source("http://macosa.dima.unige.it/r.R")    # If I have not already loaded the library
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S 09 Differential equations (1st and 2nd order). Direction fields
 
# Graphic solution of 1st order differential equations by the Euler method:
 
# soledif(x0,y0,xf,N,col) traces with N steps the polygonal approximation of the
# solution of y' = f(x,y) (that passes through (x0,y0) and goes from x0 to xf);
# f is in Dy.
# soledif1(x0,y0,xf,N,col) traces it slim.
 
# diredif(a,b,c,d, m,n) draws (for a<=x<=b, c<=y<=d) the direction field with m rows
# and n columns
#           [you have to use y and Dy to describe the differential equation;
#            instead of x you can use another variable]
 
# Example: y' = x-y such that (x0,y0) = (-1,3), for -1 <= x <= 5
 
Dy <- function(x,y) x-y
Plane(-1,5, -2,5)
soledif(-1,3, 5, 10, "brown")
soledif(-1,3, 5, 1e3, "blue")
 
# I understand that with N = 1000 the graph has stabilized. Typically, N = 1e4
 
soledif(4,2.5, -1, 1e4, "red")
 
# It's enough; if the graph has a lot of oscillation it is necessary to increase N
# If I want to see the directional field for 20 rows and 25 columns I do
 
diredif(-1,5, -2,5, 25,20)
 
# If I just want to see this I do not put the "soledif" lines.
 
# Other examples for the same equation (right figure):
 
Plane(-1,5, -2,5)
soledif(1,0, 5, 1e4, "brown"); soledif(1,0, -1, 1e4, "blue")
soledif(2,1.5, 5, 1e4, "brown"); soledif(2,1.5, -1, 1e4, "blue")
soledif(3,1, 5, 1e4, "brown"); soledif(3,1, -1, 1e4, "blue")
 
     
 
# soledifv(x0,y0, p,N) gives the value of  y(p)  approximated with N steps
P=soledifv(3,1, 4,1e5); P; P=soledifv(3,1, 4,1e6); P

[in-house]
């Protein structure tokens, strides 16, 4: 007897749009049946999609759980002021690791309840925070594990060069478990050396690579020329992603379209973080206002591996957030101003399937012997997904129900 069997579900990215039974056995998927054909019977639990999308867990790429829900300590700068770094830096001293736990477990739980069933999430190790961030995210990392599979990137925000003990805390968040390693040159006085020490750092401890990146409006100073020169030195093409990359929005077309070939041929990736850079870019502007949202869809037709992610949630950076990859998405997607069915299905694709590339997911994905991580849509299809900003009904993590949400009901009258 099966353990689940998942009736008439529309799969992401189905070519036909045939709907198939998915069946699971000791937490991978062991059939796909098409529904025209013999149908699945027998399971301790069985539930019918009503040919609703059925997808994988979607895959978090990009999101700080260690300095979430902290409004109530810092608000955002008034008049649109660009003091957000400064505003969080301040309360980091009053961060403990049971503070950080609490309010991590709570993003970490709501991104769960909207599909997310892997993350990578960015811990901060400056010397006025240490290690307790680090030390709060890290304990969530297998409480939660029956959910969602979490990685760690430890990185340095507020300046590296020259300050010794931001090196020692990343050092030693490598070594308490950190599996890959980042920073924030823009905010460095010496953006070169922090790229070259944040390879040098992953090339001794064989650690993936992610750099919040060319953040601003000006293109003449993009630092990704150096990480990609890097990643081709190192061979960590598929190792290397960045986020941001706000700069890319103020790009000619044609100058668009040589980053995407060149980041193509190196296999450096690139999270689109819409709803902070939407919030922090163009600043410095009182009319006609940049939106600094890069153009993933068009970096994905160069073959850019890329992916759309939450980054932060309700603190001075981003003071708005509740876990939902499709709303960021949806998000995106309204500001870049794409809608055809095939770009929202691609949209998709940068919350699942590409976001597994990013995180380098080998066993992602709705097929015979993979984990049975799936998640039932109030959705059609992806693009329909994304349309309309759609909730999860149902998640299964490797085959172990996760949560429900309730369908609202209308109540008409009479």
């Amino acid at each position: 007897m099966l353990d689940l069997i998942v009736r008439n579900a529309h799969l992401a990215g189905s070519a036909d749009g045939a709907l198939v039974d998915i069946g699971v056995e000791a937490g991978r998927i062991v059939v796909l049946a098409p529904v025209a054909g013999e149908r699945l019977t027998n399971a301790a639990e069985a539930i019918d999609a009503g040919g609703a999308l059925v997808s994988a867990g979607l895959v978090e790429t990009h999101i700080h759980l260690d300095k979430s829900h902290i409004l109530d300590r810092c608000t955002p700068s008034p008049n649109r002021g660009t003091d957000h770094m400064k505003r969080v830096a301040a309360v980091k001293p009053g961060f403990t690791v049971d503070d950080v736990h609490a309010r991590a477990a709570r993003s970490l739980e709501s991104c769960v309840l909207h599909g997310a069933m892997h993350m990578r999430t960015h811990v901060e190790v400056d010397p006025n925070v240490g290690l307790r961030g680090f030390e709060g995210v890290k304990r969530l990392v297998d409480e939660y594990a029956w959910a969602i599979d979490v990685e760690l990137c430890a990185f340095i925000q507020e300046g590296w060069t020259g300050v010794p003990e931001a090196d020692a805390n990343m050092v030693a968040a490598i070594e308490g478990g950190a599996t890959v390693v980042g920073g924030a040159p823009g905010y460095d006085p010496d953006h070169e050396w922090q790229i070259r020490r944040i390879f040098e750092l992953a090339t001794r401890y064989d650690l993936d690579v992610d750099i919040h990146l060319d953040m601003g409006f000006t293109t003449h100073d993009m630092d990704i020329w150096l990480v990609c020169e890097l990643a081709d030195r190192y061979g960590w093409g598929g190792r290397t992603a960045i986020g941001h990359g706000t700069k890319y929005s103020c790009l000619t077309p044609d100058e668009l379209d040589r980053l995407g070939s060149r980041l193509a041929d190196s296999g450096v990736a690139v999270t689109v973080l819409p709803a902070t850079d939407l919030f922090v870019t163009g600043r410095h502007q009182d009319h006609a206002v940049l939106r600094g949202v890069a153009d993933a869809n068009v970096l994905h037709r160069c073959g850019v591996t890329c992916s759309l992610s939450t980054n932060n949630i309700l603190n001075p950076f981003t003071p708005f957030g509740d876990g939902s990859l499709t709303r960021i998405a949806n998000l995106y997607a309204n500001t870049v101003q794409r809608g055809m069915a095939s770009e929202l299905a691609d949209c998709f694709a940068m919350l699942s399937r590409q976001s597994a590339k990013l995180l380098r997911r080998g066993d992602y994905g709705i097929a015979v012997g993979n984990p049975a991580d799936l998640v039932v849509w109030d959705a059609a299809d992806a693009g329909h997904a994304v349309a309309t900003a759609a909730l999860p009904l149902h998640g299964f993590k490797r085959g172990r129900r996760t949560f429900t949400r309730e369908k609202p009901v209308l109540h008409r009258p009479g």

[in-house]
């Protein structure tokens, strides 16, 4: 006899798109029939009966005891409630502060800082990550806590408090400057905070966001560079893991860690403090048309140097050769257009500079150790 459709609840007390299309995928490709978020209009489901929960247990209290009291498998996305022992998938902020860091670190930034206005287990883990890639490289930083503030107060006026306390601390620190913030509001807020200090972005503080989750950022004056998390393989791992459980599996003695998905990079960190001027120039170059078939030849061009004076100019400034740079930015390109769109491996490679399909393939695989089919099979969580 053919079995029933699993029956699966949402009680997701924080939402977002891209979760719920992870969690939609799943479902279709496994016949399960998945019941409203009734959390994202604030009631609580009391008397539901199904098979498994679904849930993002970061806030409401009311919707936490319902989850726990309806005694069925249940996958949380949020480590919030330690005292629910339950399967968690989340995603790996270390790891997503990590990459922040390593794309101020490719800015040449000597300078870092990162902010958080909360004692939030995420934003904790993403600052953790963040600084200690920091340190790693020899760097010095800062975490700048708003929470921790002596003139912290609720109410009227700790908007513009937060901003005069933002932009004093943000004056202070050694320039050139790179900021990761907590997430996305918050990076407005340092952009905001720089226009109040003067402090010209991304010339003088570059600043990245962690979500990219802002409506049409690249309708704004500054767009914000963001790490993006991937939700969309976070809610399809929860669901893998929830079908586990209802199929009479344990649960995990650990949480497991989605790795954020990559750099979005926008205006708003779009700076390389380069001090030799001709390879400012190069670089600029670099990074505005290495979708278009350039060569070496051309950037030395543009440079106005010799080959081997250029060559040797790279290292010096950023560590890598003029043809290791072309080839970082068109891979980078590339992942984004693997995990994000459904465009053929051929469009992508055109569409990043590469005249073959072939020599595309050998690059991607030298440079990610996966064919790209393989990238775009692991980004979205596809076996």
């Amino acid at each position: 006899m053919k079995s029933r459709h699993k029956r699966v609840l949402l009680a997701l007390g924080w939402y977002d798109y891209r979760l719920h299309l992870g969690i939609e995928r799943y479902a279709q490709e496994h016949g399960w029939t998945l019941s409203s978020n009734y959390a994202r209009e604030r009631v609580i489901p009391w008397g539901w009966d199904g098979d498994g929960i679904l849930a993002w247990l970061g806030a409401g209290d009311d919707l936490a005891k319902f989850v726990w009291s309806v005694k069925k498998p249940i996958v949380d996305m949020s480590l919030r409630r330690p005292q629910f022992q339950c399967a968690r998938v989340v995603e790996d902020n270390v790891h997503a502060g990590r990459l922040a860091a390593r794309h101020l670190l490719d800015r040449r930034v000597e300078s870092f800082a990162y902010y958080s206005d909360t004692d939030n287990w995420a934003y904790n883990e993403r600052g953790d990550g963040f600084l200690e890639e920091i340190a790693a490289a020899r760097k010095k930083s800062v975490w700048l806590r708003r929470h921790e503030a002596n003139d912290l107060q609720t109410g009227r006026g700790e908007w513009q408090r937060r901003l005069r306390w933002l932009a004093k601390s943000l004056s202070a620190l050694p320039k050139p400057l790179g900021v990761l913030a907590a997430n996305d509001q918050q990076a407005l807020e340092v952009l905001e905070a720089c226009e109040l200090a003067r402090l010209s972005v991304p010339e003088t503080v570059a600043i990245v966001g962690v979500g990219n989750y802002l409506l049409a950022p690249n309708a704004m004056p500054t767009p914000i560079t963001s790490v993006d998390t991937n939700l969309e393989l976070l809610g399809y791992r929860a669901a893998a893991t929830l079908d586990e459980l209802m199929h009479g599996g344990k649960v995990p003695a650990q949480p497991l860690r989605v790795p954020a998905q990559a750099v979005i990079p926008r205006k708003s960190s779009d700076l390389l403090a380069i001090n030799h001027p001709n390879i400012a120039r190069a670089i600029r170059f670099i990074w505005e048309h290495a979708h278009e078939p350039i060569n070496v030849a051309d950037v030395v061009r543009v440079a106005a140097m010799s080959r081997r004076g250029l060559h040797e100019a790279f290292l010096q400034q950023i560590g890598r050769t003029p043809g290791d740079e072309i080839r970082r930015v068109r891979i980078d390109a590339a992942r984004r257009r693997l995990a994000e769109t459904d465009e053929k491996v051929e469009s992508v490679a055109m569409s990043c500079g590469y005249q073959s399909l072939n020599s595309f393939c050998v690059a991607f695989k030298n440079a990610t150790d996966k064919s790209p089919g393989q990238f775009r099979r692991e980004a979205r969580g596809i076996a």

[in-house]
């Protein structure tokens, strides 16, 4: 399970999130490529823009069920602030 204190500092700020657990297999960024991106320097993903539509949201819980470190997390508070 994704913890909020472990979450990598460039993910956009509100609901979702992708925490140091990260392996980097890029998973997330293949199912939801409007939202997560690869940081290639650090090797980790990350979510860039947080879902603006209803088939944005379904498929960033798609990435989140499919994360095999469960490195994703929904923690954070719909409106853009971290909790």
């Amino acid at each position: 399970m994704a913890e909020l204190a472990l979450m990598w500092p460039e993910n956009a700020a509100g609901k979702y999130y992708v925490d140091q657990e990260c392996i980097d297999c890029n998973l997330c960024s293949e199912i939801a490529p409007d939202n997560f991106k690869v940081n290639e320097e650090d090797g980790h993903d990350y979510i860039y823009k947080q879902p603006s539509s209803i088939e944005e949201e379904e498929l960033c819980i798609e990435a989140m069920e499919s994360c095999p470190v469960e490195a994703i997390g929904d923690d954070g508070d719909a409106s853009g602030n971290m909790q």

#    2.632122                 2.632121
POINT(p,P, "red")         # The red point in the picture

 
# soledifp(x0,y0,xf,N,col) tracks only N + 1 points without linking them
 
Plane(-1,5, -2,5)
soledifp(-1,3, 5, 10, "black")
Plane(-1,5, -2,5)
soledif(-1,3, 5, 10, "red")
soledifp(-1,3, 5, 10, "black")
 
   
 
# In this case (y'=x-y) I know how to solve the equation; the solution is:
f = function(x) x-1+(C+1)*exp(-x)
# 
# The solution such that f(3)=1:
# f(3) = 1  implies   2+(C+1)*exp(-3) = 1, C = -1/exp(-3)-1
C = -1/exp(-3)-1
# I can find the value found before:
f(4)
# 2.632121    OK
# If I want I can compare the graphs of the two solutions
Plane(-1,5, -2,5)
POINT(3,1,"black"); soledif(3,1, 5, 1e4, "brown")
graph1(f, -1,5, "blue")
                        
 
# I can find the solution with WolframAlpha:
# y'(x) = x-y(x), y(3) = 1, y(4)    gives 3-1/exp(1) (= 2.632121)

# Another example: y'(x) = 3·y2/3(x)
Dy <- function(x,y) 3*(y^2)^(1/3)
Plane(-2,2, -3,3)
diredif(-2,2, -3,3, 20,20)
soledif(1,1, 2, 1e4, "seagreen")
soledif(1,1, -2, 1e4, "seagreen")
soledif(0,0, 2, 1e4, "blue")
soledif(0,0, -2, 1e4, "brown")
soledif(-2,-1, -1, 1e4, "brown")
                        
 
# It is easy verify that y(x) = x3 is a solution such that y(1)=1, but this is not the
# only solution! (WolframAlpha gives only this solution!).
# This example shows how useful it is to trace the directional field.

# A third example: y'(x) = x/y(x) such that y(-3)=2; we want find the value of y(-1.5).
Dy <- function(x,y) x/y
Plane(-3,1, -2,2)
diredif(-3,1, -2,2, 22,22)
POINT(-3,2, "black")